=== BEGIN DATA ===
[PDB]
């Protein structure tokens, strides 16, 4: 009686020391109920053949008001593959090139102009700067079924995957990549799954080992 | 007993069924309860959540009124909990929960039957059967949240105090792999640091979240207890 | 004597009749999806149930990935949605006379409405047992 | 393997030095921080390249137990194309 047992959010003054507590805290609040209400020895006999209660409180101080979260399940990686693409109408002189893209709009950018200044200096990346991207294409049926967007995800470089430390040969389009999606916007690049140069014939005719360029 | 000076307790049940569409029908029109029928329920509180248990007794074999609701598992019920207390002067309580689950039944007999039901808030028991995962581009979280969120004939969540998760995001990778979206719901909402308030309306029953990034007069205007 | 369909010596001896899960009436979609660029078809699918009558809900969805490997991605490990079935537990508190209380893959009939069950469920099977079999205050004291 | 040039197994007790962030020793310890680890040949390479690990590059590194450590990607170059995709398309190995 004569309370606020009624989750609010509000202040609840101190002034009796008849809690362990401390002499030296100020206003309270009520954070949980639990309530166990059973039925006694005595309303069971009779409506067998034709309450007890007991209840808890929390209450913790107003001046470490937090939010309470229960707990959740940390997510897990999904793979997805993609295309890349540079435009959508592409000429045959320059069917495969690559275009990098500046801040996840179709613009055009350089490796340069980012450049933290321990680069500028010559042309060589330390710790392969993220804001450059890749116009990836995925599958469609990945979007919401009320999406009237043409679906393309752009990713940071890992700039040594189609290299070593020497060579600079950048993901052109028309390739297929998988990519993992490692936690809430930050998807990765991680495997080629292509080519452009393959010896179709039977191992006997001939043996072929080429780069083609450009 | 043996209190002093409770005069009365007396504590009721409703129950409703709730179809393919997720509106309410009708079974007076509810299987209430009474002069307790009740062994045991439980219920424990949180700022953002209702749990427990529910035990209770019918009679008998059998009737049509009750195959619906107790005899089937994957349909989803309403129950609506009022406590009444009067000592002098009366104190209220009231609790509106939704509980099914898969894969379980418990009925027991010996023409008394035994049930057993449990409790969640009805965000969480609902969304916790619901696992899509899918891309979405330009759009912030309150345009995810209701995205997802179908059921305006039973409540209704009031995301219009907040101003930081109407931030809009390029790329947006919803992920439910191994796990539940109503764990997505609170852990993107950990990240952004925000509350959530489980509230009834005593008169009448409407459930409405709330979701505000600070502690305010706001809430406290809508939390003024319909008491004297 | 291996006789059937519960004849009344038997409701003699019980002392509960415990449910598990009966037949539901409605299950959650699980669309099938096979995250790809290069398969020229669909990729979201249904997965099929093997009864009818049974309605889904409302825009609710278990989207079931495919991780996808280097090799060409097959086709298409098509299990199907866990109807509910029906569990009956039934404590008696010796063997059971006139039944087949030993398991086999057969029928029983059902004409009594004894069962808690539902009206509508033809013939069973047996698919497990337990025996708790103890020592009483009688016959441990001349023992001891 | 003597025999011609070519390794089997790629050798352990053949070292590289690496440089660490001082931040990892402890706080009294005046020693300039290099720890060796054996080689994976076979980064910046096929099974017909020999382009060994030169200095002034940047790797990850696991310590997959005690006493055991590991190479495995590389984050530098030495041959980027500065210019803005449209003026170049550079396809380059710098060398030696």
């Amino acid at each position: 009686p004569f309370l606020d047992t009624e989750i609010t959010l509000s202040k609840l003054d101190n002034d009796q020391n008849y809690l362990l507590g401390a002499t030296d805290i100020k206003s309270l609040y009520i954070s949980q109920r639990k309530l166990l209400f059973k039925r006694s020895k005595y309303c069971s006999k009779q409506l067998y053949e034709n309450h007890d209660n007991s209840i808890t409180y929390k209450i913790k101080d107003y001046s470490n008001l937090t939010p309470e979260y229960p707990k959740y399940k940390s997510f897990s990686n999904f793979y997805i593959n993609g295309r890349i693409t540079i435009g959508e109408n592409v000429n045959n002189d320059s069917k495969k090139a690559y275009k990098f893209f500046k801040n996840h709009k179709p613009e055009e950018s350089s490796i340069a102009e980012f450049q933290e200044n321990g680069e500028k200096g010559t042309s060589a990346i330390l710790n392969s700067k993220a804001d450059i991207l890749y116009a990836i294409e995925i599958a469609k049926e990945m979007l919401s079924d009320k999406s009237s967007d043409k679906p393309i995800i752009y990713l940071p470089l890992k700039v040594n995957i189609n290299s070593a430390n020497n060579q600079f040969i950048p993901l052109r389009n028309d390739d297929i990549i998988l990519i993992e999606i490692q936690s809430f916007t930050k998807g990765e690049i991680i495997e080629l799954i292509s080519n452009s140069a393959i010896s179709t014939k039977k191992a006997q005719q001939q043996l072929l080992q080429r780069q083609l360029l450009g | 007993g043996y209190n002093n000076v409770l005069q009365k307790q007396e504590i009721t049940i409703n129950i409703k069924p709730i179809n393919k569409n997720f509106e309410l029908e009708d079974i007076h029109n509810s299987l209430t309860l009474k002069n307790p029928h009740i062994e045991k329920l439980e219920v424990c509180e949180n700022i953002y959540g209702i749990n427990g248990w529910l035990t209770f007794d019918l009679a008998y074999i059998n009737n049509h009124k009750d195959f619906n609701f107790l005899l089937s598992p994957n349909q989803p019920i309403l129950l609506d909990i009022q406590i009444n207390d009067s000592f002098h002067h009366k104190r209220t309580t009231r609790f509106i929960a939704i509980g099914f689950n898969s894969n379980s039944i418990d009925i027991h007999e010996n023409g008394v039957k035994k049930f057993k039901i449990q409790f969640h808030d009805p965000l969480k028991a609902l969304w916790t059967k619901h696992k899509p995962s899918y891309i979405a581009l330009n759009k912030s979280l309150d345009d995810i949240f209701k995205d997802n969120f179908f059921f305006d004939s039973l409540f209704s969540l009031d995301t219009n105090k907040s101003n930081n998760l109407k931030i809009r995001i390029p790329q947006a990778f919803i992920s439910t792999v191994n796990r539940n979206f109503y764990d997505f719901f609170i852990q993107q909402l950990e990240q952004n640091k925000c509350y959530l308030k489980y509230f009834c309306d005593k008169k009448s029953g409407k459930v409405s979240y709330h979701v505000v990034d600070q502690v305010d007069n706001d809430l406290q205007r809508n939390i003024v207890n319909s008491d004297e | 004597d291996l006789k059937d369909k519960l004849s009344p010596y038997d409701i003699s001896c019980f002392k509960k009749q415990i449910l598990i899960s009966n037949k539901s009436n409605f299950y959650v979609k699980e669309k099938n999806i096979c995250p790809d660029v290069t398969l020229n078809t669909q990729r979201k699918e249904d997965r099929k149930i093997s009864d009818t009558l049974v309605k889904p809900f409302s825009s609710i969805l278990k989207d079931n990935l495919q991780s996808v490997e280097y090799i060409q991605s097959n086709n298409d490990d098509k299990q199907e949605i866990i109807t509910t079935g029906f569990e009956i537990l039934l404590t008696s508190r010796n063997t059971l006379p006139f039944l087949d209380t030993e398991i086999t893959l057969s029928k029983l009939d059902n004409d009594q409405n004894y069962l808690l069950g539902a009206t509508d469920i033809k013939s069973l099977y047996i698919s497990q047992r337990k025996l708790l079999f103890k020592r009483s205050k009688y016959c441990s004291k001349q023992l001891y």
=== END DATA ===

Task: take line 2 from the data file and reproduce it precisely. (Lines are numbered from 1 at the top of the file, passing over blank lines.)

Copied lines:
């Protein structure tokens, strides 16, 4: 009686020391109920053949008001593959090139102009700067079924995957990549799954080992 | 007993069924309860959540009124909990929960039957059967949240105090792999640091979240207890 | 004597009749999806149930990935949605006379409405047992 | 393997030095921080390249137990194309 047992959010003054507590805290609040209400020895006999209660409180101080979260399940990686693409109408002189893209709009950018200044200096990346991207294409049926967007995800470089430390040969389009999606916007690049140069014939005719360029 | 000076307790049940569409029908029109029928329920509180248990007794074999609701598992019920207390002067309580689950039944007999039901808030028991995962581009979280969120004939969540998760995001990778979206719901909402308030309306029953990034007069205007 | 369909010596001896899960009436979609660029078809699918009558809900969805490997991605490990079935537990508190209380893959009939069950469920099977079999205050004291 | 040039197994007790962030020793310890680890040949390479690990590059590194450590990607170059995709398309190995 004569309370606020009624989750609010509000202040609840101190002034009796008849809690362990401390002499030296100020206003309270009520954070949980639990309530166990059973039925006694005595309303069971009779409506067998034709309450007890007991209840808890929390209450913790107003001046470490937090939010309470229960707990959740940390997510897990999904793979997805993609295309890349540079435009959508592409000429045959320059069917495969690559275009990098500046801040996840179709613009055009350089490796340069980012450049933290321990680069500028010559042309060589330390710790392969993220804001450059890749116009990836995925599958469609990945979007919401009320999406009237043409679906393309752009990713940071890992700039040594189609290299070593020497060579600079950048993901052109028309390739297929998988990519993992490692936690809430930050998807990765991680495997080629292509080519452009393959010896179709039977191992006997001939043996072929080429780069083609450009 | 043996209190002093409770005069009365007396504590009721409703129950409703709730179809393919997720509106309410009708079974007076509810299987209430009474002069307790009740062994045991439980219920424990949180700022953002209702749990427990529910035990209770019918009679008998059998009737049509009750195959619906107790005899089937994957349909989803309403129950609506009022406590009444009067000592002098009366104190209220009231609790509106939704509980099914898969894969379980418990009925027991010996023409008394035994049930057993449990409790969640009805965000969480609902969304916790619901696992899509899918891309979405330009759009912030309150345009995810209701995205997802179908059921305006039973409540209704009031995301219009907040101003930081109407931030809009390029790329947006919803992920439910191994796990539940109503764990997505609170852990993107950990990240952004925000509350959530489980509230009834005593008169009448409407459930409405709330979701505000600070502690305010706001809430406290809508939390003024319909008491004297 | 291996006789059937519960004849009344038997409701003699019980002392509960415990449910598990009966037949539901409605299950959650699980669309099938096979995250790809290069398969020229669909990729979201249904997965099929093997009864009818049974309605889904409302825009609710278990989207079931495919991780996808280097090799060409097959086709298409098509299990199907866990109807509910029906569990009956039934404590008696010796063997059971006139039944087949030993398991086999057969029928029983059902004409009594004894069962808690539902009206509508033809013939069973047996698919497990337990025996708790103890020592009483009688016959441990001349023992001891 | 003597025999011609070519390794089997790629050798352990053949070292590289690496440089660490001082931040990892402890706080009294005046020693300039290099720890060796054996080689994976076979980064910046096929099974017909020999382009060994030169200095002034940047790797990850696991310590997959005690006493055991590991190479495995590389984050530098030495041959980027500065210019803005449209003026170049550079396809380059710098060398030696």